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See also: Swick


Alternative forms[edit]

Etymology 1[edit]

From Old Scots swik (deceit), from Middle English swik, swic (deceit), from Old English swic (deception, illusion), from Proto-Germanic *swiką (deception, deceit), from Proto-Indo-European *sweyg- (to bend, turn, sway, swerve, dodge). Cognate with Danish svig (fraud, deceit, deception), Norwegian svik (betrayal), Icelandic svik (fraud, deceit, deception, betrayal).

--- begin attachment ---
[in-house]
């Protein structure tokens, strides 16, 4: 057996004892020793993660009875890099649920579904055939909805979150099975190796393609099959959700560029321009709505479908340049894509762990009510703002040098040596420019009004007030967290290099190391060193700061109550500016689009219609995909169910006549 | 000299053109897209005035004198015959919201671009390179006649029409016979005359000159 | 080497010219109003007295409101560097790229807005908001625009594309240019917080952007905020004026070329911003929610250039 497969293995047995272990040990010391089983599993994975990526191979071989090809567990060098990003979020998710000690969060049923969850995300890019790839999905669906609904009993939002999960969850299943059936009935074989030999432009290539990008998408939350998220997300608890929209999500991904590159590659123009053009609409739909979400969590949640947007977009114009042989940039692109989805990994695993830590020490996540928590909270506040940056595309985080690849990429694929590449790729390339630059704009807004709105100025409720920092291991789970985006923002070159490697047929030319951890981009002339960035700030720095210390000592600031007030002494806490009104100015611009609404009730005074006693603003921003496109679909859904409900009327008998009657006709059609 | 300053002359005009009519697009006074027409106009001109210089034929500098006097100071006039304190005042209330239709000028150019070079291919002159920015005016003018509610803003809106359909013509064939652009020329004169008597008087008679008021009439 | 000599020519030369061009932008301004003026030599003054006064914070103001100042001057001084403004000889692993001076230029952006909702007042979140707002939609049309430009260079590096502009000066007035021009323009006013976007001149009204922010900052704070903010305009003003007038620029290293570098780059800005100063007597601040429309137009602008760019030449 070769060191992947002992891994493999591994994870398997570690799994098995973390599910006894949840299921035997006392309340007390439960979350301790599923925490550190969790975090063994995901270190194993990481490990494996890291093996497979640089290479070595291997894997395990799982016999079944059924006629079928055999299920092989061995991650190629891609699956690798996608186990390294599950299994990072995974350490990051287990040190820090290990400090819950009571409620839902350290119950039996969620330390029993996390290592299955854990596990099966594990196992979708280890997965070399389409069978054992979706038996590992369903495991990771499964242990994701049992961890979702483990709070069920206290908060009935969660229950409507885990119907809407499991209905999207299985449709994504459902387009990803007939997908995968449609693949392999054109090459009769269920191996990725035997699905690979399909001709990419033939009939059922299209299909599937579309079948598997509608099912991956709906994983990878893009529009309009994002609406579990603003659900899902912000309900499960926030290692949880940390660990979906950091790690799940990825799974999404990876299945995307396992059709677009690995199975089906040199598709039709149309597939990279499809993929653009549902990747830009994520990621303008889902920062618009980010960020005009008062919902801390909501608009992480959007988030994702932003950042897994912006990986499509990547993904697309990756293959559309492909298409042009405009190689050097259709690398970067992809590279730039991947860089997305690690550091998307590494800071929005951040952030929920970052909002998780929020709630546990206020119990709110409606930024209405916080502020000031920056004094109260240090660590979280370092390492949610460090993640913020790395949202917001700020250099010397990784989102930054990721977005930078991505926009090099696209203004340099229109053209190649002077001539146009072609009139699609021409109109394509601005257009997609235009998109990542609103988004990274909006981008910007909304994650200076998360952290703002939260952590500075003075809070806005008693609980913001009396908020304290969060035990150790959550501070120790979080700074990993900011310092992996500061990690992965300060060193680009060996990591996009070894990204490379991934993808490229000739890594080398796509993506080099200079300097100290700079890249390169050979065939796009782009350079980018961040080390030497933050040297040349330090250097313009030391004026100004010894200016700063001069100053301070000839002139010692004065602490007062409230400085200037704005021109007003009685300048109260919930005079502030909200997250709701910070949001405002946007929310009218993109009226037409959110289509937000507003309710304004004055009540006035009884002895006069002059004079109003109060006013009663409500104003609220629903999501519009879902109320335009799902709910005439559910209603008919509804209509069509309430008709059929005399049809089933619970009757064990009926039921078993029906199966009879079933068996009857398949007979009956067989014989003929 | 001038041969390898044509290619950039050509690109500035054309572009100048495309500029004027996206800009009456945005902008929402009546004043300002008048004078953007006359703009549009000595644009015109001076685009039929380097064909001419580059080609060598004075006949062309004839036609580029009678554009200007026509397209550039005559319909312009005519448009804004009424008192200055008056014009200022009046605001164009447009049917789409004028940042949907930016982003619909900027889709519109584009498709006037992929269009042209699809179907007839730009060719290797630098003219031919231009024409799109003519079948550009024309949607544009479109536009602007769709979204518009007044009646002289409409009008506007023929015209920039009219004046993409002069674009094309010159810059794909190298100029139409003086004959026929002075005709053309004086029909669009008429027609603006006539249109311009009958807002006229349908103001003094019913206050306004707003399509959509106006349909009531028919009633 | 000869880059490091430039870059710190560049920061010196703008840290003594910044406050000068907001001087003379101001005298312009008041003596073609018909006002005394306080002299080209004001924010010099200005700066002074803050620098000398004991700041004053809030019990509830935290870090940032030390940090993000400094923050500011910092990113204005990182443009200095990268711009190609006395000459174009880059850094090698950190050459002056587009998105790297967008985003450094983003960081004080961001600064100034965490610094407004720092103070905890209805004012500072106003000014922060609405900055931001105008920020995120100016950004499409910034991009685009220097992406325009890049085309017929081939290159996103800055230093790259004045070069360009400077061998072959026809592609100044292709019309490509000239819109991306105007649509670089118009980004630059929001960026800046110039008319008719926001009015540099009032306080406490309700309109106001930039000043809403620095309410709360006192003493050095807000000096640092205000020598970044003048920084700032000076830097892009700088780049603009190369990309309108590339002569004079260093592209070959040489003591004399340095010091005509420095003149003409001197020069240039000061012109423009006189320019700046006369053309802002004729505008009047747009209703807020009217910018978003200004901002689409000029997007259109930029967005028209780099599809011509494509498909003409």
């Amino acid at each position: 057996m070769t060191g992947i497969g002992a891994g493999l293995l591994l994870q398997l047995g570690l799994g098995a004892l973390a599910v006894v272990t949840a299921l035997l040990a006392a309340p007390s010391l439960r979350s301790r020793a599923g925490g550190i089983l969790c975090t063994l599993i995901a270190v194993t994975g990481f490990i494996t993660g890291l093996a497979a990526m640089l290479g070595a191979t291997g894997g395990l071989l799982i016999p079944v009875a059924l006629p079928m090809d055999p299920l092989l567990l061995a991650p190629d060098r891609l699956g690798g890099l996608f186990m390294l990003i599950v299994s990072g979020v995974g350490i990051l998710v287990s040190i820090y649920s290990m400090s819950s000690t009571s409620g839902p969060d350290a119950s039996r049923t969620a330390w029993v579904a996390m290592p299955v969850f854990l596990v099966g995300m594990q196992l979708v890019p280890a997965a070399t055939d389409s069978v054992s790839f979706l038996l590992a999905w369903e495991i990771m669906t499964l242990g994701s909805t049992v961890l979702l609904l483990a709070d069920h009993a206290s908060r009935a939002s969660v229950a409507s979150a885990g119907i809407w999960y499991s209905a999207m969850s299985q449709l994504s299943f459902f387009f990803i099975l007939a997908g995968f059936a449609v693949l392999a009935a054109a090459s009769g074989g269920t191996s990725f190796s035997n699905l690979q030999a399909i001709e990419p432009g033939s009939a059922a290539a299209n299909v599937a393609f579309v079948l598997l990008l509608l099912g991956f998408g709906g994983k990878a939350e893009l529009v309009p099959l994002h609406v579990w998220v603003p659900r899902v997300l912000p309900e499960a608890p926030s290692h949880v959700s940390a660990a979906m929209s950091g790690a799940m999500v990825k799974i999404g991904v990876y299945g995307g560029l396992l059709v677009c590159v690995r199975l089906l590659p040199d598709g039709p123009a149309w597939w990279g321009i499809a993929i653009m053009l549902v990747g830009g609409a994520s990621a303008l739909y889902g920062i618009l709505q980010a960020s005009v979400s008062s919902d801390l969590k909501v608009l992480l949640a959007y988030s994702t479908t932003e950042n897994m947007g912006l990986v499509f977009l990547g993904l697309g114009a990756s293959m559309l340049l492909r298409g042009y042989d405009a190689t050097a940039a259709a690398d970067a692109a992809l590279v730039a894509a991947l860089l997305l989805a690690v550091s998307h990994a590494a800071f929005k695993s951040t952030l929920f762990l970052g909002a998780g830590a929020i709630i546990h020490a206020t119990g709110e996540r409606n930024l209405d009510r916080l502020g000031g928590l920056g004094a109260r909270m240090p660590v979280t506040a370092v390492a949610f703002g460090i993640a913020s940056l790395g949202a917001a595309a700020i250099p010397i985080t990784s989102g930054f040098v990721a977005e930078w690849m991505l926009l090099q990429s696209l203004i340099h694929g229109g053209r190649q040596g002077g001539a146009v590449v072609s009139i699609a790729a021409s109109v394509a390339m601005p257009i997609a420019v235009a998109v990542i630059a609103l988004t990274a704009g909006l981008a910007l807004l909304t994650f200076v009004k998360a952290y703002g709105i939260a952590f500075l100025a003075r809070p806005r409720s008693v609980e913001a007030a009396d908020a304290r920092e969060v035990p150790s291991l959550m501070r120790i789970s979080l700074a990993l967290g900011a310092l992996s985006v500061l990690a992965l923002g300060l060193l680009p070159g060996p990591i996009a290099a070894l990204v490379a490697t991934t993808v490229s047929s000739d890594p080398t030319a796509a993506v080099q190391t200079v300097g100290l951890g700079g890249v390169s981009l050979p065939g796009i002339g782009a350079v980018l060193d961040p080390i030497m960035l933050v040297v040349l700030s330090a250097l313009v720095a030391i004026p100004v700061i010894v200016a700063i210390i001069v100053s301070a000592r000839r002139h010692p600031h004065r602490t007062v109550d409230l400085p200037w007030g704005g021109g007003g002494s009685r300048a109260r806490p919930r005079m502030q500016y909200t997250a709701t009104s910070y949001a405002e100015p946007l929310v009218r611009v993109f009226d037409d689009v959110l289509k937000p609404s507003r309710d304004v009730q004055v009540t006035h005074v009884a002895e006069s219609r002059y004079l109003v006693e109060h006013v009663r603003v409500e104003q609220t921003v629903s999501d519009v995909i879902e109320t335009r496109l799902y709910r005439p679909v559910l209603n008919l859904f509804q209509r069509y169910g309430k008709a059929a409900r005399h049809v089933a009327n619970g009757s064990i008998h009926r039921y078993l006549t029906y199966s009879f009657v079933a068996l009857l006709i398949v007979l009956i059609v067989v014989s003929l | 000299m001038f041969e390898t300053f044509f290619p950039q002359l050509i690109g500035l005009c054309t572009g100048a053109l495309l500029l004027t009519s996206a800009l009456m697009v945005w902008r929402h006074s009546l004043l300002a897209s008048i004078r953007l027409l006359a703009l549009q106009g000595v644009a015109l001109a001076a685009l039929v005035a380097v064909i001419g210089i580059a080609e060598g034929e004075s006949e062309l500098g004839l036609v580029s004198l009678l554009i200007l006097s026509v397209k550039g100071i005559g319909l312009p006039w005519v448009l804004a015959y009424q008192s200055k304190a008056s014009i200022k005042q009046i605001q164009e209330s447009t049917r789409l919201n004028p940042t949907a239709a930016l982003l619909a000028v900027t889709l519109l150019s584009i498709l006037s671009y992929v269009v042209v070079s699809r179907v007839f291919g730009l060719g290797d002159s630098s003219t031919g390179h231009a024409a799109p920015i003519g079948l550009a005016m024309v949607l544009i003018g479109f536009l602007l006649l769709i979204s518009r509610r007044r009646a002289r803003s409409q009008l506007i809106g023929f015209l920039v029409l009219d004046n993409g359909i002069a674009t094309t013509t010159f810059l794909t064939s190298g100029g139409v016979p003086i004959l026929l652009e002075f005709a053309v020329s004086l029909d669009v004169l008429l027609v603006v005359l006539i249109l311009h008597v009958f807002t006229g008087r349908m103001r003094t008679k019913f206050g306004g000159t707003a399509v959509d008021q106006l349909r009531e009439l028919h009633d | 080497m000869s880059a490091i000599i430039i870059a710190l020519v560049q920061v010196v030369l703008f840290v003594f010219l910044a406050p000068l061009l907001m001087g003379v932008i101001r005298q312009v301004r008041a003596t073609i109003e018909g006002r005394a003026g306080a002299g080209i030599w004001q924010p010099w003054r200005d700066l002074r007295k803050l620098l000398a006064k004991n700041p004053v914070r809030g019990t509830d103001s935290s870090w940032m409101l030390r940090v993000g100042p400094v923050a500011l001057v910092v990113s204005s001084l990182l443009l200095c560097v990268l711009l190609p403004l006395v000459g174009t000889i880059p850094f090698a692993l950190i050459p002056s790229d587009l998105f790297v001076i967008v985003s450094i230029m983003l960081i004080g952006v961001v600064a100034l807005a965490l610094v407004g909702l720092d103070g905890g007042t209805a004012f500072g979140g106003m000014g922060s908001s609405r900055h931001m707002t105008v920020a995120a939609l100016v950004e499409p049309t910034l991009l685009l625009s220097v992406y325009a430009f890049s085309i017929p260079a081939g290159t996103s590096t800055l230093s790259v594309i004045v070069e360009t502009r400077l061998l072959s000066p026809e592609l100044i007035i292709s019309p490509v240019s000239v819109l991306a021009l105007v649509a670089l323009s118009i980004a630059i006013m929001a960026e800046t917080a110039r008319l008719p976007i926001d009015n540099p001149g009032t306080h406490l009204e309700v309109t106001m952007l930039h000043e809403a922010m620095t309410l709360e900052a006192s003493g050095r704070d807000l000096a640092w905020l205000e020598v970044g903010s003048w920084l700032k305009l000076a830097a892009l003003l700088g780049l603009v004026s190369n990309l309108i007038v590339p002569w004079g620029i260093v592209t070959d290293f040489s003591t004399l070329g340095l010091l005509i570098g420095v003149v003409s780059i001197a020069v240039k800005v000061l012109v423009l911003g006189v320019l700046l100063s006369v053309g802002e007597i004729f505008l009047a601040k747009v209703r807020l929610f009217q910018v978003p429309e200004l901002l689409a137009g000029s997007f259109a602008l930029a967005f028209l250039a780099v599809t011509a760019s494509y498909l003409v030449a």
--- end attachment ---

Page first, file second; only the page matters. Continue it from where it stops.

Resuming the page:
swick (plural swicks)

  1. deceit; fraud
  2. A trick; an act of cheating or swindling

Etymology 2[edit]

From Middle English swiken (to deceive), from Old English swīcan and swician (to deceive, cheat, swindle, wander), related to English swike. More at swike.


swick (third-person singular present swicks, present participle swickin, past swickt, past participle swickt)

  1. To cheat; swindle; deceive